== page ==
Saving the world. Paying the rent. Are these mutually incompatible activities? Laura Resnick ponders this very subject as she discusses Unsympathetic Magic, the latest installment of her fantasy series featuring the quirky character Esther Diamond. And while it might seem at first blush that one have to prioritize these desires (after all, if one does not save the world, paying the rent becomes a moot point), Resnick makes a good argument why both are important in the end.
I love juxtaposition. I love the salty-and-sweet flavor of peanut brittle, and the sinus-clearing heat of a spicy curry accompanied by the creamy coolness of raita. I love the close-to-laughter close-to-tears experience of a well-acted Chekhov play, and the mingling of today’s grief with yesterday’s joys that you get from a good funeral eulogy.
I also like a healthy dose of comedy with my drama, and a generous helping of life-and-death stakes with my farce.
Hence the ethos of my Esther Diamond urban fantasy series, of which Unsympathetic Magic is the newest release. When the brilliant cover artist for this series, the award-winning Daniel Dos Santos finished this cover, he told me that coming up with images that have the right combination of menace and comedy is the big challenge of illustrating these books. (And he keeps getting it just right. So hats off to Dan!)
Esther Diamond is a struggling actress in New York City who gets involved in supernatural adventures along with her friend Dr. Maximillian Zadok, a 350 year old mage whose day job is protecting the Big Apple from Evil. They are assisted in their activities by Nelli, Max’s inconveniently-large canine familiar; and they’re occasionally dogged, thwarted, or beaten to the punch by Detective Connor Lopez, a skeptical cop who would be Esther’s boyfriend if he weren’t so concerned about his growing conviction that she’s a deranged felon.
Esther’s vocation as an actress is similar to mine as a writer; she loves it, it’s the work she was meant to do, and she is fiercely dedicated to it. Like writing, acting is a highly competitive profession, a very unstable way to make a living, and often doesn’t pay that well. Consequently, while fighting Evil and confronting the forces of darkness, Esther is also always looking for work, making sure she can pay her bills (no mean feat in Manhattan!), and vexed about any circumstances that interfere with her ability to earn income or pursue her career.
And that’s an example of the sort of juxtaposition that I’ve enjoyed playing with in this series: While confronting supernaturally powerful adversaries and their rapaciously murderous plans, Esther Diamond has to give equal attention to holding down paying jobs, covering her rent, and watching her budget. These constant obligations characterize life as I have always known it, and since I don’t believe these responsibilities will disappear for me if I wake up tomorrow to discover I’m being menaced by zombies and a voodoo curse, I don’t make them magically vanish for Esther, either.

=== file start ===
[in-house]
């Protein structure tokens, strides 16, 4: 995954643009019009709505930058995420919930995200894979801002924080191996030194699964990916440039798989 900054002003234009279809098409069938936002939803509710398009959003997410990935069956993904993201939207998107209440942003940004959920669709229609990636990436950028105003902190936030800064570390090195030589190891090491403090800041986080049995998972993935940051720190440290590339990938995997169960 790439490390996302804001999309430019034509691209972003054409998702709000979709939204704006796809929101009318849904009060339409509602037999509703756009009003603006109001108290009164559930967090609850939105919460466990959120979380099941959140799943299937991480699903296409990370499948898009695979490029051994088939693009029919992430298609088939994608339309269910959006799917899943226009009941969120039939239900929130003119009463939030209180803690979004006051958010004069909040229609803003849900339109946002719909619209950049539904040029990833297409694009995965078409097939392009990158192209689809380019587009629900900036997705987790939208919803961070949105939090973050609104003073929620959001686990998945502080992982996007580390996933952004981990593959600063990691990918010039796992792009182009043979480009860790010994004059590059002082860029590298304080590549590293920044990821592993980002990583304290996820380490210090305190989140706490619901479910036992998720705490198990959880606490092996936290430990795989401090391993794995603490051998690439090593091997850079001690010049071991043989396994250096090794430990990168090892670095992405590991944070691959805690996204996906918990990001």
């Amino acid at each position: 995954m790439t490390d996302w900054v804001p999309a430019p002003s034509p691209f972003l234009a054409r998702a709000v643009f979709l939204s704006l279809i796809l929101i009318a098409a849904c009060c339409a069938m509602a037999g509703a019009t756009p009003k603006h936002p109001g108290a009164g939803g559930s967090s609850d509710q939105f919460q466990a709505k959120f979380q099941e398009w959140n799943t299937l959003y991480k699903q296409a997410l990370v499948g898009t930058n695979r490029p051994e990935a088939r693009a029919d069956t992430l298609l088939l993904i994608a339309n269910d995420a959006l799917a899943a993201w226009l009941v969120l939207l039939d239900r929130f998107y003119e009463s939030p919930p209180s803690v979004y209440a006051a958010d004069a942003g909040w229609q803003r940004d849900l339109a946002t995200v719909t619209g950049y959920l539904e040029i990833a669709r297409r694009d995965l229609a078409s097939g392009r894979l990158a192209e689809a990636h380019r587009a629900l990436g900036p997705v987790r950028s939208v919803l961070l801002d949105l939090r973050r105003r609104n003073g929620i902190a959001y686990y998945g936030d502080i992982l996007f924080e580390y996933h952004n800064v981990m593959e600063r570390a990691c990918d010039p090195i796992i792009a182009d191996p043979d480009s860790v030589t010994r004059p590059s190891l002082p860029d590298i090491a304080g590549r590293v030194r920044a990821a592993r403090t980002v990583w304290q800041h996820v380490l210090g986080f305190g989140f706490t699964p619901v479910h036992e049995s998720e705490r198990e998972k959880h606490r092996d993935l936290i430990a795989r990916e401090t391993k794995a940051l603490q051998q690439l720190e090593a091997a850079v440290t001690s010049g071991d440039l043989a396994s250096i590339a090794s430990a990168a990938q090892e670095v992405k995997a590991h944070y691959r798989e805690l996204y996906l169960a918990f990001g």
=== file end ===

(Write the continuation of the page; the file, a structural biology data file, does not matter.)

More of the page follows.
Thus, Esther is working at three jobs throughout Unsympathetic Magic. Her “real” job is acting in a guest slot on The Dirty Thirty, a TV show about corrupt cops which is widely loathed by the NYPD—including Lopez, as well as the cops who arrest Esther for prostitution one night in Harlem. (There is, as she assures Lopez when she asks for his help, a perfectly reasonable explanation for why she was assaulting strangers at midnight while dressed like a crack whore.) Her regular day job is working as a singing server at Bella Stella, a restaurant in Little Italy that featured prominently in her previous misadventure, Doppelgangster. And her other day job is teaching acting classes at the Livingston Foundation in Manhattan’s lovely old Mt. Morris Park neighborhood.
And while tracking down a mysterious sorcerer who’s using the dark side of voodoo magic to raise zombies, call up dark spirits, and terrorize Harlem by night, Esther makes sure she never misses a minute of work at any of her three jobs.
Pursuing her professional vocation, meeting her fiscal needs, and stomping Evil into the ground before it can swallow her city whole and cancel all auditions forever, in addition to trying to have a love life with her almost-would-be boyfriend (Detective Lopez), keeps Esther pretty busy.
Similarly, making sure that I find the comedy in stories about Evil, homicide, abduction, rapacious greed, and attempts to destroy the world as we know it keeps me pretty busy. The stakes in any story have to be high or there’s not much reason for a reader to get invested in it for 400+ pages; and in fantasy, the stakes are traditionally very high, i.e. the struggle between Good and Evil. So Esther Diamond’s action-packed adventures consist of fantasy drama with one more layer—the funny layer, the layer where absurdity is juxtaposed against menace, the mundane is juxtaposed against the earth-shattering, and the pettily irritating is juxtaposed against the truly terrifying.
Unsympathetic Magic attempts to bring together all of these elements and balance them against each other, while also adding a dash of sex appeal, some fun facts I’ll bet you never knew about traditional voodoo, and the dark stormy climax of a mid-August heat wave.